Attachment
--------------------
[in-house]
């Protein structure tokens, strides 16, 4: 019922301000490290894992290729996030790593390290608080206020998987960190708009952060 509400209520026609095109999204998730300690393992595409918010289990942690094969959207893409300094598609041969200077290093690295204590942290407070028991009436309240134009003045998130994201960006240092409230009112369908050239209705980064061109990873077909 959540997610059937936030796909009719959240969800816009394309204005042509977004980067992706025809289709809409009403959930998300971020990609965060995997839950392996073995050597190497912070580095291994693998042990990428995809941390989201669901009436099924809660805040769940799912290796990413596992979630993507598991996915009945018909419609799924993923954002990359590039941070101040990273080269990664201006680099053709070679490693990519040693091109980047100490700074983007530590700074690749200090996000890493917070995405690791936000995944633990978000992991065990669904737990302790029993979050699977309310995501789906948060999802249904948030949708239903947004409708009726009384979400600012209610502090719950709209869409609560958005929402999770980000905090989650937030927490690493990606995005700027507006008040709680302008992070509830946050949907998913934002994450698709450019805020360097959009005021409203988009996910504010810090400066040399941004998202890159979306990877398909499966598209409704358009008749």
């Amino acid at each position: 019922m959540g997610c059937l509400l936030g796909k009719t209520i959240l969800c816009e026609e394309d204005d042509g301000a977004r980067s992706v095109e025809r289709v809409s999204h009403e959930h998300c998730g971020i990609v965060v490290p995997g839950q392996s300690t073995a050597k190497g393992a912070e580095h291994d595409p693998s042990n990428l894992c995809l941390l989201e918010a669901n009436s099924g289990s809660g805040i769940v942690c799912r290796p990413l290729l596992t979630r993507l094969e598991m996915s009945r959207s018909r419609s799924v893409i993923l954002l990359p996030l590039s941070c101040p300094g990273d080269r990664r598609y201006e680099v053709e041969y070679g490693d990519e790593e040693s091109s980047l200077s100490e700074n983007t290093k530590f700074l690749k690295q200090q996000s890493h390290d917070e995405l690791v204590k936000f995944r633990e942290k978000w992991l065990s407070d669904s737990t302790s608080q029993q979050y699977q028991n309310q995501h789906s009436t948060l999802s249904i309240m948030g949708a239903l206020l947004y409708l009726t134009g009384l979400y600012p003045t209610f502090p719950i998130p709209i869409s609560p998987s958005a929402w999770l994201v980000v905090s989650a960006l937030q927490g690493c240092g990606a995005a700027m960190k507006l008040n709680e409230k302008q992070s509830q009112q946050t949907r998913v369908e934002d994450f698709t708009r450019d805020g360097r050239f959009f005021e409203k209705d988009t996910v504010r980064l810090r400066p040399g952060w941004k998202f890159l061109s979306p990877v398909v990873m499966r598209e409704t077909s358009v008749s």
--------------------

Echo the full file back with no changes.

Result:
[in-house]
């Protein structure tokens, strides 16, 4: 019922301000490290894992290729996030790593390290608080206020998987960190708009952060 509400209520026609095109999204998730300690393992595409918010289990942690094969959207893409300094598609041969200077290093690295204590942290407070028991009436309240134009003045998130994201960006240092409230009112369908050239209705980064061109990873077909 959540997610059937936030796909009719959240969800816009394309204005042509977004980067992706025809289709809409009403959930998300971020990609965060995997839950392996073995050597190497912070580095291994693998042990990428995809941390989201669901009436099924809660805040769940799912290796990413596992979630993507598991996915009945018909419609799924993923954002990359590039941070101040990273080269990664201006680099053709070679490693990519040693091109980047100490700074983007530590700074690749200090996000890493917070995405690791936000995944633990978000992991065990669904737990302790029993979050699977309310995501789906948060999802249904948030949708239903947004409708009726009384979400600012209610502090719950709209869409609560958005929402999770980000905090989650937030927490690493990606995005700027507006008040709680302008992070509830946050949907998913934002994450698709450019805020360097959009005021409203988009996910504010810090400066040399941004998202890159979306990877398909499966598209409704358009008749």
């Amino acid at each position: 019922m959540g997610c059937l509400l936030g796909k009719t209520i959240l969800c816009e026609e394309d204005d042509g301000a977004r980067s992706v095109e025809r289709v809409s999204h009403e959930h998300c998730g971020i990609v965060v490290p995997g839950q392996s300690t073995a050597k190497g393992a912070e580095h291994d595409p693998s042990n990428l894992c995809l941390l989201e918010a669901n009436s099924g289990s809660g805040i769940v942690c799912r290796p990413l290729l596992t979630r993507l094969e598991m996915s009945r959207s018909r419609s799924v893409i993923l954002l990359p996030l590039s941070c101040p300094g990273d080269r990664r598609y201006e680099v053709e041969y070679g490693d990519e790593e040693s091109s980047l200077s100490e700074n983007t290093k530590f700074l690749k690295q200090q996000s890493h390290d917070e995405l690791v204590k936000f995944r633990e942290k978000w992991l065990s407070d669904s737990t302790s608080q029993q979050y699977q028991n309310q995501h789906s009436t948060l999802s249904i309240m948030g949708a239903l206020l947004y409708l009726t134009g009384l979400y600012p003045t209610f502090p719950i998130p709209i869409s609560p998987s958005a929402w999770l994201v980000v905090s989650a960006l937030q927490g690493c240092g990606a995005a700027m960190k507006l008040n709680e409230k302008q992070s509830q009112q946050t949907r998913v369908e934002d994450f698709t708009r450019d805020g360097r050239f959009f005021e409203k209705d988009t996910v504010r980064l810090r400066p040399g952060w941004k998202f890159l061109s979306p990877v398909v990873m499966r598209e409704t077909s358009v008749s």